A reverse discrimination case is returning to the lower court after the New York Court of Appeals, the state’s highest court, found there were factual questions that needed to be answered before the trial court could dismiss the action.
The reverse discrimination case involved 12 white firefighters in Buffalo who were not promoted because the city allowed the promotion eligibility lists to expire early. The department has had a long history of ligation concerning race discrimination dating back to 1974.
The department’s test for entry-level firefighters was found to have resulted in discrimination against minorities. Pattern and practice discrimination was found in the department.
This type of systemic discrimination often occurs in workplace situations where the discrimination is not overt or intentional, but is the natural result how a hiring or promotion process is designed.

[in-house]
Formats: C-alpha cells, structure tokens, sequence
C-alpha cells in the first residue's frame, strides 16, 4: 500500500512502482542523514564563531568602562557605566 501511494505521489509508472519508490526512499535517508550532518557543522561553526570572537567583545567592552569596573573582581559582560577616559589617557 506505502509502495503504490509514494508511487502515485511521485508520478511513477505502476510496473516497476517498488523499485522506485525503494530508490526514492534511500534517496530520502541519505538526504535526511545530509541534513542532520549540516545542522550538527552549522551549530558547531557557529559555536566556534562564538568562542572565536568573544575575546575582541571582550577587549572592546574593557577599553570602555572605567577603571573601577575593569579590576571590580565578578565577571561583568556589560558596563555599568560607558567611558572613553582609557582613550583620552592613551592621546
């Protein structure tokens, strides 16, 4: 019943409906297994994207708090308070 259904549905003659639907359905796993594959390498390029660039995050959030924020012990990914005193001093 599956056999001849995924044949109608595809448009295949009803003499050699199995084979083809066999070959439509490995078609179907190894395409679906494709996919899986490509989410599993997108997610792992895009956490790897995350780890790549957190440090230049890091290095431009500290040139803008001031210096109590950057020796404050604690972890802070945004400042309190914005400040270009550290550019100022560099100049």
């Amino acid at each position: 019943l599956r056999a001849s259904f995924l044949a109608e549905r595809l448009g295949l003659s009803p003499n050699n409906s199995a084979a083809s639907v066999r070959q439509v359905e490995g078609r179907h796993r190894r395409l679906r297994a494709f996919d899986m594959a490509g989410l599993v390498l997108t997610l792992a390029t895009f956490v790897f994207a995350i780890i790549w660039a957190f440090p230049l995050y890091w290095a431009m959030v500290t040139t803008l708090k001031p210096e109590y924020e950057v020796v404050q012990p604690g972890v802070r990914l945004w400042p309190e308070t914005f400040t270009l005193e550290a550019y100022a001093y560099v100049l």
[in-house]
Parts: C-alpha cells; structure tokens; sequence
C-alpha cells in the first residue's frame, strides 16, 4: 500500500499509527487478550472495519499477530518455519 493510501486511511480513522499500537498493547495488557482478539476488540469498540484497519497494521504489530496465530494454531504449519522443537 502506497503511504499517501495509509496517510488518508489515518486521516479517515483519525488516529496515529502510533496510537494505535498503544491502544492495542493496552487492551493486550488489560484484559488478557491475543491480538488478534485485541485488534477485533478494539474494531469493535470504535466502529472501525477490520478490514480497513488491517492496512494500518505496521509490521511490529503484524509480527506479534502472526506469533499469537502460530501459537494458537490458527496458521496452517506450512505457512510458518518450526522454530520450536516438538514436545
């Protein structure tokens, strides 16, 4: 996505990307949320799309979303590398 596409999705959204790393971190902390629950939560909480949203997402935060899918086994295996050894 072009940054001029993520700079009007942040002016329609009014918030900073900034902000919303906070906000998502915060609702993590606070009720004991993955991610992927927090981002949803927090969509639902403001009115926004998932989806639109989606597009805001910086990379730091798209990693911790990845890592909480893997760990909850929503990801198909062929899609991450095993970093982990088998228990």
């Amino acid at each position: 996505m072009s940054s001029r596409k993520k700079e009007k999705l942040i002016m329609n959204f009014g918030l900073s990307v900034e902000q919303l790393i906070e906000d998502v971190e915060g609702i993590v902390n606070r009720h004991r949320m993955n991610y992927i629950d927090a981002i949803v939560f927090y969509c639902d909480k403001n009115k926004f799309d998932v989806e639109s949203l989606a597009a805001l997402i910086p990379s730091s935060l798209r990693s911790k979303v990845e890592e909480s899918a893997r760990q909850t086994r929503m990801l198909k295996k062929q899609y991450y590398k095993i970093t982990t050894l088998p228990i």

It can occur when women or minorities attempt to join a workplace that has long had a preponderance of white males, as has been the case in many police and fire departments. It can also occur in situations where promotions are only made from a defined pool of employees, and where few women or minorities are in those positions, they are excluded from consideration for promotion.
It also can show up in age discrimination cases, where layoffs and restructuring of a workforce has a disproportionate impact on older workers. During a reduction in force, the employer may ask departments to reduce their budgets, but because older workers may be more highly compensated, they can unfairly bear the brunt of layoff.
While the litigation was in process, the U.S. Supreme Court decided a case involving reverse discrimination. Next time, we will look at the affects this ruling had on the Buffalo firefighter’s case.
Bna.com, “New York High Court Orders Rehearing of Firefighters’ Reverse Discrimination Victory,” Hassan Kanu, February 17, 2015